Rescue crews use train to save founder of Indiana foundation on mountain hike

ATLANTA, Ind. – An area leader, out to assist families financially who need prosthetics for children, said he's thankful search and rescue crews were able to help him during a hike up a New Hampshire mountain.

According to the New Hampshire Fish & Game Department, crews were called out to Mt. Washington this past Saturday evening after an injured man needed help getting down the hill.

The hiker was Mike Couch, the founder of the Lost Limbs Foundation. Couch, who had a portion of his right leg amputated due to complications from blood clots, turned the organization into a non-profit in 2014. Since then, he has helped a dozen families pay for prosthetic arms and legs when insurance wouldn't cover the expense.

Couch said he wanted to make the hike to the mountain's summit to raise money and awareness for his foundation. He said he got more than six miles into the hike before he needed help. He made the journey with crutches, rather than his prosthetic leg, which stopped functioning properly due to an air leak in a valve.

The New Hampshire officials said he was approximately 1.5 miles from the summit.

Search and rescue volunteers were planning to carry Couch back down the trail.

“Carrying an injured person is far more taxing going uphill than going down, so the plan was to carry Couch down the Jewell Trail,” said Fish & Game Lieutenant Mark Ober. “However, seeing that the Cog Railway tracks were about .5 miles from the injured hiker, I decided to inquire about the possibility of mechanical assistance.”

When Couch was asked to make the move over to the railway, he said he knew he had no choice.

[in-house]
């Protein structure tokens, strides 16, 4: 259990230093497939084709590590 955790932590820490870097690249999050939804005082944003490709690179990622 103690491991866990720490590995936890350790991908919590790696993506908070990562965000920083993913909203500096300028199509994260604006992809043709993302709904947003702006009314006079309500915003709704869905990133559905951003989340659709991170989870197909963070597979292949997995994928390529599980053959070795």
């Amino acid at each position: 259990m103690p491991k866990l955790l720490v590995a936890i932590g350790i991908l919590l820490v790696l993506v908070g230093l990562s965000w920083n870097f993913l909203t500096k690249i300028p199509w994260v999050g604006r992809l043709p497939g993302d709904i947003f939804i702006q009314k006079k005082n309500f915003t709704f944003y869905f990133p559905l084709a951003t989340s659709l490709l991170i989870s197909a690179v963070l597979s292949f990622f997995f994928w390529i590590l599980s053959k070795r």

"I need to get off this mountain," Couch said.

Officials in New Hampshire said the owner of the Cog Railway, a tourist train that takes people from the base of the mountain to the summit, was asked to meet Couch and his hiking partner near the top.

A brakeman and engineer were located within an hour. Couch met rescuers near the track and was placed in a stretcher to get him to the train.

He said he couldn't muster the energy to lift himself up on the train car.

"My leg, my body was so sore, they literally had to help me, pick me up and set me up on it," said Couch.

Officials said the train is almost never available to help with rescues.

Couch said he was thankful everyone reacted quickly. He said conservation officers in New Hampshire said he might have to pay for the rescue, but the owner of the railway said he wasn't going to charge the foundation's founder because he knew he was trying to help children and made the hike for a good cause.

While the goal was to make the trip to the top, Couch said his hike can still be a positive message to children who are going through the loss of an arm or leg.

"The idea was to push my limits and to show other people they can do the same," Couch said. "Just when you think you can’t do something, maybe you can. You won’t know until you try."

Couch said his organization is looking for more families to help.

As for his prosthetic leg, Couch said he'll have to ship it out for repairs. He expected to be on his crutches for at least a few weeks while it gets fixed.

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